At 13:17:44 the new moon completely covered the Sun, exposing the star’s majestic corona in all its glory! “Take your glasses off!” shouted one of our neighbors to his children.

20170821_161740For two minutes and thirty-eight seconds my wife and I stood in strange darkness immersed in the cosmological enormity of the event. I attempted a few pictures, but recalling the advice of an eclipse chaser, I focused on my surroundings and experiencing the moment. I would have access to the work of better equipped photographers later. I snapped a selfie with my wife and abandoned the effort.

The sky had a whole unreal feel about it; the oh-so-familiar Sun and the Moon – relatively unchanged over my 50-year lifespan – were revealed in a whole new light, briefly transformed by the rare celestial crossing.

I looked hard for Mercury and Mars in the vicinity of the Moon/Sun metamorphism. They could not be found. An expert in an interview had stated they were probably too close in angular separation to the Sun to be seen. I looked for Jupiter to no avail, likely obscured by cloud cover in the east. The bugs in the nearby woods were abuzz with activity.

eclipseThe moment was brief, but not too short. The extra 58 seconds gained from the hour-long car ride proved so worth it. There was time to examine, to take mental notes, and to lose oneself.

“It’s weird how the clouds all disappeared” somebody observed. She was right! Mere minutes earlier, the sky was nearly covered in clouds. Now stage center was cloud-free at least 30 degrees in every direction.

“They did!” I affirmed, “the clouds just disappeared!”


Was this a miraculous answer to my pathetic prayer? Or was this a natural phenomenon caused by abrupt atmospheric cooling? Regardless, I was greatly moved by whatever it was.

60-03_diamond_ringI was treated to an additional 15-20 seconds of totality after my internal clock told me it was nearing completion. I watched closely until the first flash of raw sunlight peered behind the moon’s limb at about a one o’clock position. This, coupled with the fading corona, created the celebrated “diamond ring” illusion. I turned my unprotected eyes away.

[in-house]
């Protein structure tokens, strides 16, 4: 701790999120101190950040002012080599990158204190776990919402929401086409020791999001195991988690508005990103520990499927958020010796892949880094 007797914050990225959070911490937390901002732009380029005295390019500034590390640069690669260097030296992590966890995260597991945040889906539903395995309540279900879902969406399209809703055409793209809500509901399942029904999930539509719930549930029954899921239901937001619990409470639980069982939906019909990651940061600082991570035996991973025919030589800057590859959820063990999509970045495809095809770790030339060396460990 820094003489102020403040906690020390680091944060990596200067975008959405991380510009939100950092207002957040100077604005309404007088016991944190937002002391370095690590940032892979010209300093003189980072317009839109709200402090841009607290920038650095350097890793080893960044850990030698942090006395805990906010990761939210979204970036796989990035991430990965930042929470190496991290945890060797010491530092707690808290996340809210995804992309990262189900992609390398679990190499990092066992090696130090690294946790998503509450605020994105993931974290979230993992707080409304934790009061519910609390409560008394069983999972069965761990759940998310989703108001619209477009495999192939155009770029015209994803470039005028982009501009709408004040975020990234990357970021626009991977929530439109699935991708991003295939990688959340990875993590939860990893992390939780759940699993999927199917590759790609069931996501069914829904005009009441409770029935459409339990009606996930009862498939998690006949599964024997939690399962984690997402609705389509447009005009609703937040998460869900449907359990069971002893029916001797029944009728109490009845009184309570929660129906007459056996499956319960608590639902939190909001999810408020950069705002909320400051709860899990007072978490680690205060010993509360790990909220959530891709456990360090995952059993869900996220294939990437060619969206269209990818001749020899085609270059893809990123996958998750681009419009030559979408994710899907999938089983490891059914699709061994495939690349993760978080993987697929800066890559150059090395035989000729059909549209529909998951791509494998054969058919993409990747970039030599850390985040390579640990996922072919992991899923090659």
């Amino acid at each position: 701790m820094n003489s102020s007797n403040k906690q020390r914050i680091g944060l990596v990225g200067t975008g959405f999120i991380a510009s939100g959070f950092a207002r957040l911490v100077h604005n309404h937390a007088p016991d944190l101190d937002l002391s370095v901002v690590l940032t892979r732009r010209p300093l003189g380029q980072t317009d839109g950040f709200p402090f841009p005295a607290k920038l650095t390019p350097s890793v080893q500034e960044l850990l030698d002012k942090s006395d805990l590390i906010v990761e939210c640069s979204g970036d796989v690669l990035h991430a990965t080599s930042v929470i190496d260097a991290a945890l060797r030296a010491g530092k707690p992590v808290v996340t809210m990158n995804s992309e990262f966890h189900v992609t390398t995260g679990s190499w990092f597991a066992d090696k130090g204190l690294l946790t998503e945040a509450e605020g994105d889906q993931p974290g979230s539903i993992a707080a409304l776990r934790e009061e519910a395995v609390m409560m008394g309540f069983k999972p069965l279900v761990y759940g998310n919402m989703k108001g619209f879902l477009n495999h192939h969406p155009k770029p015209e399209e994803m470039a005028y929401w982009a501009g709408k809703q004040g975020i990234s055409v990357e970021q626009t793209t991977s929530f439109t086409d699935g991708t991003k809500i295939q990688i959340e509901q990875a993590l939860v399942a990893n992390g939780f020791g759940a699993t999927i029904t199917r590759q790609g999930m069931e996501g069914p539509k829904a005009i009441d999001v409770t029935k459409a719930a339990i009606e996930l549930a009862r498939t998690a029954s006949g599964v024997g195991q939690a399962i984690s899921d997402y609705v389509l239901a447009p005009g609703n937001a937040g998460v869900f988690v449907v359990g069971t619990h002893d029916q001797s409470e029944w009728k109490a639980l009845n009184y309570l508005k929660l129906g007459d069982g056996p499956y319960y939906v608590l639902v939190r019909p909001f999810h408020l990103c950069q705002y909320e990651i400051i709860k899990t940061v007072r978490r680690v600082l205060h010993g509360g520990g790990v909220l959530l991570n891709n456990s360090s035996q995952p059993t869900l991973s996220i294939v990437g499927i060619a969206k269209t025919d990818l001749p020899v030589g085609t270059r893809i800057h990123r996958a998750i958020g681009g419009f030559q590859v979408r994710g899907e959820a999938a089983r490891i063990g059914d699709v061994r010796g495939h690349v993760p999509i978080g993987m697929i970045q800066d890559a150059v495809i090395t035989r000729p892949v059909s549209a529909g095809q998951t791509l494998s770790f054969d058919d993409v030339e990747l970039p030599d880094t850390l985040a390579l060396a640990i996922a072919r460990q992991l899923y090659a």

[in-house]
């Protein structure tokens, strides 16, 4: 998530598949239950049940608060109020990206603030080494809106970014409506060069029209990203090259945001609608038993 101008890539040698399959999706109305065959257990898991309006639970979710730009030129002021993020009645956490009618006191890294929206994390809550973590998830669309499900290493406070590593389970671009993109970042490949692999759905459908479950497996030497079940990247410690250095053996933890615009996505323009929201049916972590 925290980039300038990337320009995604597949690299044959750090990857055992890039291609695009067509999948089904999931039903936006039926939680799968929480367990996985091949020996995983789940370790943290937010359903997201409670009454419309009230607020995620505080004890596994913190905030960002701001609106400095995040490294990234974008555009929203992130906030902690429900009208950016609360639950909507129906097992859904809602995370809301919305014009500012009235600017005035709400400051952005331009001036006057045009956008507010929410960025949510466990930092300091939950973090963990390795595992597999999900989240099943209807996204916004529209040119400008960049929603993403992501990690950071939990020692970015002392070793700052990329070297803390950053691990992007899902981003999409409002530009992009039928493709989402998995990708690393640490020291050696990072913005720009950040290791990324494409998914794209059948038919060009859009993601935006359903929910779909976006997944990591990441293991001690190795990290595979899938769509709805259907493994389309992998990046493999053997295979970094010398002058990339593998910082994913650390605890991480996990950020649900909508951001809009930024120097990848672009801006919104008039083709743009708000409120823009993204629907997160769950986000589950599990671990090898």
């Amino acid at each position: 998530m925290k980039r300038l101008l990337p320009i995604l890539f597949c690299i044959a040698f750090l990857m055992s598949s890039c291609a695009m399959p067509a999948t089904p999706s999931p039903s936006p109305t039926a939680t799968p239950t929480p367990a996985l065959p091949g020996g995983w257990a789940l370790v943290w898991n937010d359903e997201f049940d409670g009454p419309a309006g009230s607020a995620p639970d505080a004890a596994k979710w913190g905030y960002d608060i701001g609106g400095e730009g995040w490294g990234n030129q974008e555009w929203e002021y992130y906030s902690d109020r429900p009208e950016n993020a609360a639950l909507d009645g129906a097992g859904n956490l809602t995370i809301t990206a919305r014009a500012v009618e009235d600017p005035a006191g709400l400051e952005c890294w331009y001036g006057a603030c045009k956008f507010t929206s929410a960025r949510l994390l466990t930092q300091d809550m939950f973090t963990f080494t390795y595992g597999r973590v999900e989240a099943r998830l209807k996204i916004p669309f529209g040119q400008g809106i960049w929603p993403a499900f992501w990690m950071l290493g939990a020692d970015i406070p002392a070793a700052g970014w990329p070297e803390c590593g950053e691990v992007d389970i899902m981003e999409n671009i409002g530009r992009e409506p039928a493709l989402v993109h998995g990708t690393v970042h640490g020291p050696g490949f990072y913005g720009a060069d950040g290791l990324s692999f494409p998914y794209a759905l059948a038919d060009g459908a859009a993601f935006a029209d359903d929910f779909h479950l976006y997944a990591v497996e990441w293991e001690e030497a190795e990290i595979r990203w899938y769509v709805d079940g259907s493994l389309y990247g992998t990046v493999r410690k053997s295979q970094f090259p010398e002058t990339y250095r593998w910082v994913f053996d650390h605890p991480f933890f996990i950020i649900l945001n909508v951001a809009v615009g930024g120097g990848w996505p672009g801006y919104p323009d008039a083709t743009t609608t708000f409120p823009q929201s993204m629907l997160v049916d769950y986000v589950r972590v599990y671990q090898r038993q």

The skies lit back up as if a by a slow-warming fluorescent bulb. Sunrise vanished quickly and the serpentine ground shadows rushed back the other way. Within about 45 seconds, it was over. We had experienced dusk and dawn all within a five-minute measure.

As bugs settled down, the humans continued to chirp on in excitement for a brief while, those with protective glasses watching the retreating moon pass over the Sun’s surface. I bounded around like an excited child, as impressed by the cloud-clearing miracle as much as anything else I had witnessed

I had been fascinated by space, particularly orbital dynamics, ever since I was a child. My fascination with astronomy was one thing that inspired me to become a teacher in the first place.

I remember the times dragging nieces and nephews out to cornfields in the middle of the night to gaze upon Jupiter’s moons, Saturn’s rings, and various nebulae and galaxies that populated the heavens. I remember the disappointment produced by the dud comet Kohoutec, the optimism spawned by Hale-Bopp, and the explosive intensity of the more noteworthy meteor showers I’ve viewed throughout the years. There was a rare annular eclipse over St. Louis 23 years ago, which paled in comparison to this awe-inspiring event.

solar eclipse 2The experience was spiritual – personal, while at the same time universal – giving the American contingent of the human race a moment to pause, put our divisions aside, and have a humongous block party in our own end of the universe. Everyone will have his or her own story to tell.